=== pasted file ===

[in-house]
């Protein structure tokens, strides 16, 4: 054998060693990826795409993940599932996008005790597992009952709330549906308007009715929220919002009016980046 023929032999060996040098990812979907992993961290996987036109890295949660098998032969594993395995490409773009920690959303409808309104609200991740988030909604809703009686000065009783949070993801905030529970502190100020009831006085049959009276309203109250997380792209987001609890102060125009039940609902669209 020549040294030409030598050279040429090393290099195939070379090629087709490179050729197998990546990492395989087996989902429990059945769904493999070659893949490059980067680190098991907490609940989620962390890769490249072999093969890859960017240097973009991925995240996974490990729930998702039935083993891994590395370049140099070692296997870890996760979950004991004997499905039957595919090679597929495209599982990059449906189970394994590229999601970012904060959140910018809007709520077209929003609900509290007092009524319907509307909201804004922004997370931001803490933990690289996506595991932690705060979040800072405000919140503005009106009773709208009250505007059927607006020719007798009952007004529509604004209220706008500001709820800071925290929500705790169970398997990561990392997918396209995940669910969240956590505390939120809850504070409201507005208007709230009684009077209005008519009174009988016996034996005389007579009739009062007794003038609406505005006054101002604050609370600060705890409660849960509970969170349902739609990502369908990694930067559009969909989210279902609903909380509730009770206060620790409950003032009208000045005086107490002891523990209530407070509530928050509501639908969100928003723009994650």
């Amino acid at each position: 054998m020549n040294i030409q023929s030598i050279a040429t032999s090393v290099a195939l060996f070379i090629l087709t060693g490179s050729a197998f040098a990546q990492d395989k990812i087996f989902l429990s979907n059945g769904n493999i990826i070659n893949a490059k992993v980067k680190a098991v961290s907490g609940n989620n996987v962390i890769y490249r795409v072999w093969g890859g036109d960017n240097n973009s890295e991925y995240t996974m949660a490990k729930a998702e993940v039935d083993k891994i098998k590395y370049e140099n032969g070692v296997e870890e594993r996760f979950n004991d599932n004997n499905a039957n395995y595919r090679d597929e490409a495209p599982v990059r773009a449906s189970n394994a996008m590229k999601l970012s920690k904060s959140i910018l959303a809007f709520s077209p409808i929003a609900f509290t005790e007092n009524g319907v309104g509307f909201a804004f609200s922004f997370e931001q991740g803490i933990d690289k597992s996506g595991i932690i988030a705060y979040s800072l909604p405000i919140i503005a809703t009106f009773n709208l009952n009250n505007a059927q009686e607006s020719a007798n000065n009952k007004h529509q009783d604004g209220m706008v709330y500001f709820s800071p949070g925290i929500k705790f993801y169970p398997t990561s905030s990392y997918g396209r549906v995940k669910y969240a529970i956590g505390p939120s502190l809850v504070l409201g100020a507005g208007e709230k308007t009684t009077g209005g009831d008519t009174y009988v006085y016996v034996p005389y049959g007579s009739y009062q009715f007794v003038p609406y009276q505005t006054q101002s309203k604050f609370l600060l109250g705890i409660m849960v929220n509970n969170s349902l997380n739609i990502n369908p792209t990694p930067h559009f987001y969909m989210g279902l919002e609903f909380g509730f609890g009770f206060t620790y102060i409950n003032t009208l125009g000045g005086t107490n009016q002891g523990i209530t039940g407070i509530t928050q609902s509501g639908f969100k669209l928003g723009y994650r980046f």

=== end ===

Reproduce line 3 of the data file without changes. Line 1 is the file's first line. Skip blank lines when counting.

């Amino acid at each position: 054998m020549n040294i030409q023929s030598i050279a040429t032999s090393v290099a195939l060996f070379i090629l087709t060693g490179s050729a197998f040098a990546q990492d395989k990812i087996f989902l429990s979907n059945g769904n493999i990826i070659n893949a490059k992993v980067k680190a098991v961290s907490g609940n989620n996987v962390i890769y490249r795409v072999w093969g890859g036109d960017n240097n973009s890295e991925y995240t996974m949660a490990k729930a998702e993940v039935d083993k891994i098998k590395y370049e140099n032969g070692v296997e870890e594993r996760f979950n004991d599932n004997n499905a039957n395995y595919r090679d597929e490409a495209p599982v990059r773009a449906s189970n394994a996008m590229k999601l970012s920690k904060s959140i910018l959303a809007f709520s077209p409808i929003a609900f509290t005790e007092n009524g319907v309104g509307f909201a804004f609200s922004f997370e931001q991740g803490i933990d690289k597992s996506g595991i932690i988030a705060y979040s800072l909604p405000i919140i503005a809703t009106f009773n709208l009952n009250n505007a059927q009686e607006s020719a007798n000065n009952k007004h529509q009783d604004g209220m706008v709330y500001f709820s800071p949070g925290i929500k705790f993801y169970p398997t990561s905030s990392y997918g396209r549906v995940k669910y969240a529970i956590g505390p939120s502190l809850v504070l409201g100020a507005g208007e709230k308007t009684t009077g209005g009831d008519t009174y009988v006085y016996v034996p005389y049959g007579s009739y009062q009715f007794v003038p609406y009276q505005t006054q101002s309203k604050f609370l600060l109250g705890i409660m849960v929220n509970n969170s349902l997380n739609i990502n369908p792209t990694p930067h559009f987001y969909m989210g279902l919002e609903f909380g509730f609890g009770f206060t620790y102060i409950n003032t009208l125009g000045g005086t107490n009016q002891g523990i209530t039940g407070i509530t928050q609902s509501g639908f969100k669209l928003g723009y994650r980046f």